Swoppets on the other hand probably do require further explanation and rightly so because I think but cannot be certain that they had a major influence on some aspects of future figure development, in particular multi-pose and the concept of conversions.  They are probably best explained with the use of a few pictures.


The photo above is of four 54mm Swoppets as they would have been bought. They could be purchased individually or in sets.  There were only ever two series of figures for the cowboys and one series for the indians.  Each series consisted of six foot figures and six mounted figures.  The bodies for the foot and mounted figures were the same.  The first series cowboys hit the streets in the 1950’s so these little chaps are almost 70 years old.

The photo below shows how the Swoppets came apart.  You could even remove guns from holsters!


The next photo shows how the figures can be rebuilt to creat a new one from swopping the parts (hence why they were called Swoppets).


Now I’m no mathematician but I’m guessing that if you had all 24 cowboys and all twelve indians you could make up a fair few combinations.  My brother and I had them all.

Having introduced the world to Swoppets (they also did some WW2 soldiers too) Britains expanded the range to include buildings.  They brought out a jail, saloon, livery stable, ranch house and a bank which meant we could create even better setups.

So, between painting 1/72nd figures and creating setups using Swoppets the foundations were laid for my eventual passion to paint and create vignettes and dioramas as well as making my own buildings.  This unknown passion was to lay dormant for many years.

The non-modelling years – 1970 – 1984?

Me 1974

Me in 1974, just left school to start work, age 17

As I entered my teens and young adult life so my childhood was consigned to the past.  Toys were packed away and put in the loft or even worse, as was the case with my Swoppets, they were given away! (Thanks to Ebay I’ve since bought them all again!).

To old to play life became dominated  by football (soccer), girls and drinking (to be honest it was a fun time!).  Work then followed along with meeting she who must be obeyed and in 1982 I got married.  Nothing was happening whatsoever on the modelling front until a fateful day in 1988 which was to change my world.

… (To be continued in Part 2).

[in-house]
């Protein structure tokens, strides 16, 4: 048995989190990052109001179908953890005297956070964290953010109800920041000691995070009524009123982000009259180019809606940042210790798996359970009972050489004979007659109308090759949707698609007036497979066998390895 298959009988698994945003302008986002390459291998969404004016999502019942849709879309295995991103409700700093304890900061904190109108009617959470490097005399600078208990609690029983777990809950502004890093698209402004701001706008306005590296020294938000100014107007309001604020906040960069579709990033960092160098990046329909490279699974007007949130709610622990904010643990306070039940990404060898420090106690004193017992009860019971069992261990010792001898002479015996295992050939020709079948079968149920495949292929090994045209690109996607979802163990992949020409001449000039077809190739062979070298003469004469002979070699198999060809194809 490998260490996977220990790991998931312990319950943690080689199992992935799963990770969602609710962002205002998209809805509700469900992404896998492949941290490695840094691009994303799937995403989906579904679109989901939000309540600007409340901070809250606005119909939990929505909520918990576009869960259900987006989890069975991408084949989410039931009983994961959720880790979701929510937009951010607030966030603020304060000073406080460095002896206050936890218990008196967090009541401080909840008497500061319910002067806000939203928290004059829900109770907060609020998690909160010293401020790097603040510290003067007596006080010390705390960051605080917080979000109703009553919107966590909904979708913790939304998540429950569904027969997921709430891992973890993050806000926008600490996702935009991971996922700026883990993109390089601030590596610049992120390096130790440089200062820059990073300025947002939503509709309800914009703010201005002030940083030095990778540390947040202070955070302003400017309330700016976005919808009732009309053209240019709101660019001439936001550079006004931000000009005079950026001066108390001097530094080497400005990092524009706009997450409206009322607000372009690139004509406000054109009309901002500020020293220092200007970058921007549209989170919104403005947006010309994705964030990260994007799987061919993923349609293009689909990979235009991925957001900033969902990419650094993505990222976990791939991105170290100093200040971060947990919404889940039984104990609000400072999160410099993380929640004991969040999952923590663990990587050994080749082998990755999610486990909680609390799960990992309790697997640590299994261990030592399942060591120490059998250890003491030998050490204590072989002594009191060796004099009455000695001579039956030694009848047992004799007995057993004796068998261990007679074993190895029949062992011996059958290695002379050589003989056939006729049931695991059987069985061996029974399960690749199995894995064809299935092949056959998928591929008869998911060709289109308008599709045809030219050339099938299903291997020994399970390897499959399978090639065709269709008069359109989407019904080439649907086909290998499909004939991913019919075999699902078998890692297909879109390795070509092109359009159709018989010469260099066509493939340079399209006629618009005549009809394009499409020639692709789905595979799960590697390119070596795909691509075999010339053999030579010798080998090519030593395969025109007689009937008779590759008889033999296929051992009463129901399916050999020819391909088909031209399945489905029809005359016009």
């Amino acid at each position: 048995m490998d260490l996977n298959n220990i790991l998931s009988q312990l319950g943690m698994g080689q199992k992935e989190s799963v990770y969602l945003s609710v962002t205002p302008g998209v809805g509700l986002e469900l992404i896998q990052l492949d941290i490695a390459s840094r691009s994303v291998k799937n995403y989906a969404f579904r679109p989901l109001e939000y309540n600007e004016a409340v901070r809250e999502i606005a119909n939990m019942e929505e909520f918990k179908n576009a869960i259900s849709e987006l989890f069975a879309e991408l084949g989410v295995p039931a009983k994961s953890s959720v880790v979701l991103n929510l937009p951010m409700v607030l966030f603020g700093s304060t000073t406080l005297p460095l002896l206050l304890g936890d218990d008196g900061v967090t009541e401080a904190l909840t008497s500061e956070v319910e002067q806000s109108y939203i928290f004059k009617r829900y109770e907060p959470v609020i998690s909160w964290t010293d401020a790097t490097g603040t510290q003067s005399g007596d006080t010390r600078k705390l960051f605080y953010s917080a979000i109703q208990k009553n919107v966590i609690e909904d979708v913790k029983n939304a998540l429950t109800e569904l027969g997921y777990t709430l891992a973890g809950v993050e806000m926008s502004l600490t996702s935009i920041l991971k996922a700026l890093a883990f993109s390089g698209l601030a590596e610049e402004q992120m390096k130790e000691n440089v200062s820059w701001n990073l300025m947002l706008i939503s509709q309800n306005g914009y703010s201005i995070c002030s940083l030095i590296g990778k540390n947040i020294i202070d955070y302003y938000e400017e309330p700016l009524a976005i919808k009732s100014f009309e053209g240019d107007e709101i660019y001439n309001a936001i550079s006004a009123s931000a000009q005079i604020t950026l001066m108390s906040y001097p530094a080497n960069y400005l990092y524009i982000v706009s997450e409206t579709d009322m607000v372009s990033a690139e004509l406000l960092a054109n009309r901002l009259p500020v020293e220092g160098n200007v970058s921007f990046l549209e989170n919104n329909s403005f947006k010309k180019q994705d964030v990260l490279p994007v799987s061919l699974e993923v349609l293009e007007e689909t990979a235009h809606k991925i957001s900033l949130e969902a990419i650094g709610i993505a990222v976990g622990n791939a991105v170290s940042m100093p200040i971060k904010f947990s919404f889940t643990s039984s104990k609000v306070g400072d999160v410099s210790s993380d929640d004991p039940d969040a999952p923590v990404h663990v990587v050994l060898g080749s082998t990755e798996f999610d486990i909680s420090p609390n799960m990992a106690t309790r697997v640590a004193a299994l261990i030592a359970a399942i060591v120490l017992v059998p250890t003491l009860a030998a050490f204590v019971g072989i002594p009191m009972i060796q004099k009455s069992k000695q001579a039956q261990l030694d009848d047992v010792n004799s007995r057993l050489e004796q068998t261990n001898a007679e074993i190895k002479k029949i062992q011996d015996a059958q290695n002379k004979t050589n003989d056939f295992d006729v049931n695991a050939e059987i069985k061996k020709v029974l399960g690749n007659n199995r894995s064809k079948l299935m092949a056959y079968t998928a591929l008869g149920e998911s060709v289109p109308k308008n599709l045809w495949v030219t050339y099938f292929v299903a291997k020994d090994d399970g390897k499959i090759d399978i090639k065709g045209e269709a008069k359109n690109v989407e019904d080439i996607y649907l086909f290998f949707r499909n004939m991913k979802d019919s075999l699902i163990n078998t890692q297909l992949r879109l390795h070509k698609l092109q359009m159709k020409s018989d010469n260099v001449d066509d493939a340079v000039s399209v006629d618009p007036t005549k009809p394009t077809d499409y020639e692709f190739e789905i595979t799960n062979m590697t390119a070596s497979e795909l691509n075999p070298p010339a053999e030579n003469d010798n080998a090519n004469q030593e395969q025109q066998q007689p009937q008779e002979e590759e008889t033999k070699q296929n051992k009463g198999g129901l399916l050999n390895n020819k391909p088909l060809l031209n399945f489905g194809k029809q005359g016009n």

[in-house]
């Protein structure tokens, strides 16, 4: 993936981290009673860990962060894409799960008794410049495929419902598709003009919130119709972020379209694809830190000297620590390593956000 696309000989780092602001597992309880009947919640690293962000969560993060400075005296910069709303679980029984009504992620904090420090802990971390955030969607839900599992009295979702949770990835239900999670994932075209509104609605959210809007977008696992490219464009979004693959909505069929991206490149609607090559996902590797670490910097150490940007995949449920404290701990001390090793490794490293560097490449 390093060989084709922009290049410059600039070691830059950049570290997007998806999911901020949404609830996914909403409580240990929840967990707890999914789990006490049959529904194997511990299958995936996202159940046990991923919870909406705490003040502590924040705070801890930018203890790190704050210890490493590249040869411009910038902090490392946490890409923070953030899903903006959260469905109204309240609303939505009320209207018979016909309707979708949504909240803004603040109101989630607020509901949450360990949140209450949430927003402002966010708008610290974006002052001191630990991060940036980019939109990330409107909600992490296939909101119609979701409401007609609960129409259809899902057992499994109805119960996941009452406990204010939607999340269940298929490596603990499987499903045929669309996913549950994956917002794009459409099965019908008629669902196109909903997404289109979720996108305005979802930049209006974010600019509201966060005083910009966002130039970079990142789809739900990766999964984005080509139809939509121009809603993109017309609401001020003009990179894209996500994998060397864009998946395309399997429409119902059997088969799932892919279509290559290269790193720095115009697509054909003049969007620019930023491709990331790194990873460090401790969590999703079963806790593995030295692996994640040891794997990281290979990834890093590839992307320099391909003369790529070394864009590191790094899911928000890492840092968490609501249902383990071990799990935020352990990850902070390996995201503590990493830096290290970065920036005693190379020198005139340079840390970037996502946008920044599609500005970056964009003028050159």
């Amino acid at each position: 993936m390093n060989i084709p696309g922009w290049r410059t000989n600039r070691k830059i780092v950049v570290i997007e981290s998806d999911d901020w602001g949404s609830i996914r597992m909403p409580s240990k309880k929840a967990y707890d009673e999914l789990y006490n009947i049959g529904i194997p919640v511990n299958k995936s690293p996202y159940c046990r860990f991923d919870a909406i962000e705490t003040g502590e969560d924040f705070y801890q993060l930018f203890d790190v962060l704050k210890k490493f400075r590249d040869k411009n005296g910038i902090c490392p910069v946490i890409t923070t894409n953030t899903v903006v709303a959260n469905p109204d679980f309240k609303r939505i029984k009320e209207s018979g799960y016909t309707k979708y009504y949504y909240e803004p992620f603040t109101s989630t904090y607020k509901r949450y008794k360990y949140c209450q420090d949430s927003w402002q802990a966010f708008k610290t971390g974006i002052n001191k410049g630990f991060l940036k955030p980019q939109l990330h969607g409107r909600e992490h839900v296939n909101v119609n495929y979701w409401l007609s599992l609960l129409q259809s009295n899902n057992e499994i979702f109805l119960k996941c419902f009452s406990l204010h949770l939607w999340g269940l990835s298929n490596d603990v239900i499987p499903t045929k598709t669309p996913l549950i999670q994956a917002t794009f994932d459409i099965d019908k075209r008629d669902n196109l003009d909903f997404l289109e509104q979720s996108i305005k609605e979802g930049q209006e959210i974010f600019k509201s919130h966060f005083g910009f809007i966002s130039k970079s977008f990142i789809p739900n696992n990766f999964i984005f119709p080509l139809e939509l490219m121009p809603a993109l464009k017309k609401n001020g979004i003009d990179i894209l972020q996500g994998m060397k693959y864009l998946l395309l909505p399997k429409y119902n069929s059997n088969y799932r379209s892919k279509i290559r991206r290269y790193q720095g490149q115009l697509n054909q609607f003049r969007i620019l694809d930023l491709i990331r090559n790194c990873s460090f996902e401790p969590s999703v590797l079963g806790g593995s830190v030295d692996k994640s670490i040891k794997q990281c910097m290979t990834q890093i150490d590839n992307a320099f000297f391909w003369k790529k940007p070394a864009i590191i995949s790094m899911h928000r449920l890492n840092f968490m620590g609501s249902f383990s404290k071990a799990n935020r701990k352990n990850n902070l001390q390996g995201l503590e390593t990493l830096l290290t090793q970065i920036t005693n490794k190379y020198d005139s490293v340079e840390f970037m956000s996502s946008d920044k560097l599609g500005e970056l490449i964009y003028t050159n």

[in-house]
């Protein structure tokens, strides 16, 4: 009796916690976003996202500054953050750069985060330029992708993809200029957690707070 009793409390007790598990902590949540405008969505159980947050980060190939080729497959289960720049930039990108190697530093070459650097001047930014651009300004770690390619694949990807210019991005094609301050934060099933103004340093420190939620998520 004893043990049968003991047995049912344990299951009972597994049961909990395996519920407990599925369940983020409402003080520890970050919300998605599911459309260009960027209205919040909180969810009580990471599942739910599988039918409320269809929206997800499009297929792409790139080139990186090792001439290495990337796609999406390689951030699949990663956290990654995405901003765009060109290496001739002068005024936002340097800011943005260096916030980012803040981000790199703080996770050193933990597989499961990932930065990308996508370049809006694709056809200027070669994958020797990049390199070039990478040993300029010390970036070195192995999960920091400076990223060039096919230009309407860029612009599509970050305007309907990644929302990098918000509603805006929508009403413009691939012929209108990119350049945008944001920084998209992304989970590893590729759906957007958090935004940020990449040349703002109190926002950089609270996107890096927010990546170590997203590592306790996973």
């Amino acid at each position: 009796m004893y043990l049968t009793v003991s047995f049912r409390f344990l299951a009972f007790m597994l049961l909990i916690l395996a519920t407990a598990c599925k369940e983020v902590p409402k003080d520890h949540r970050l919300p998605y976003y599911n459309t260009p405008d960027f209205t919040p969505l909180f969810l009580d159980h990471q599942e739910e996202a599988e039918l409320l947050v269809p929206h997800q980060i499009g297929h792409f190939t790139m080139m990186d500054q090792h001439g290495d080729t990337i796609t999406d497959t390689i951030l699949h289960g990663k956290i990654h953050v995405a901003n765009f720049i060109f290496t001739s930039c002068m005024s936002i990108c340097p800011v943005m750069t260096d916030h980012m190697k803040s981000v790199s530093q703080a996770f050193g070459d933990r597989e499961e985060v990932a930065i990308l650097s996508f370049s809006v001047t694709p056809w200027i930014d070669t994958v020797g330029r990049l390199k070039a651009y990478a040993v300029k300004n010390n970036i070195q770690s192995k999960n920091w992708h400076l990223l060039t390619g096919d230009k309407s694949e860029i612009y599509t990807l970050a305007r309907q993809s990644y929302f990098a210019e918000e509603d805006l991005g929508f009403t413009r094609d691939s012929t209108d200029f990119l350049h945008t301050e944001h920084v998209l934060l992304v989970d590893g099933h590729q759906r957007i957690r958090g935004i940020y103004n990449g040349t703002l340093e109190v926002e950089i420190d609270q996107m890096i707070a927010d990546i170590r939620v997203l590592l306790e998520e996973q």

25 thoughts on “This Is Me! – TIM’s Modelling Memoirs – Part 1

  1. Sadly, I worked out the “TIM = This Is Me = The Imperfect Modeller” before you explained it! I can remember Swoppets, but I don’t think I ever had any, instead having quite a few of the (similarly styled) Timpo figures! This appears to be shaping up to be a real ripping yarn!

    Liked by 4 people

  2. Less sad more great minds think a like! Timpo, I had some of those too as I recall. Ought to have mentioned that. A stagecoach, covered wagon and numerous figures. They came apart as well but we’re slightly less detailed. Having said that they all look very poor up against today’s models. Like everything, things move on!

    Liked by 2 people

  3. I always thought TIM stood for Tiny Illiterate Man

    I know I’ve enjoyed something when it comes to an end and I’m actually sad. Like a Pint or a jar of Nutella. I can’t wait for part 2.

    The first photo of you reminds me of William from the “Just William” books. Do you know those?

    The second photo, don’t laugh, reminds me of my Dad a bit. He’s seven years older but he had the same hair cut for yeeeeeaaaaarrrrrs and he also rocked the BIG tie.

    I had Swoppets. Can’t remeber what sets but I remember my dad showing me that I could pull them apart and mix and match.

    I had plastic soldiers too. Heaps of them. I didn’t have the 1/72s until I can to Australia though. My grandma gave me a whole bag of them. There Napoleonic ones, US civil war ones but my favours were, what looked like, Rambo ones. I think they may have been Ghurkas.

    Hurry up with part 2, as long as your arthritic hands allow you to type. Or do you use slate and one of those metal scratch pen things?

    Liked by 4 people

    1. You get cheekier and cheekier! Actually TIM stands for Thats an Impressive Manhood but I’m to modest to mention that! Glad you enjoyed part 1, hopefully you’ll enjoy the next instalment too. I just need to get some more parchment and a new quill! I do remember Just William and back in the day we all had hair like that along with big ties, flared trousers and penny collar shirts plus a lot more besides, just ask your dad (the real one).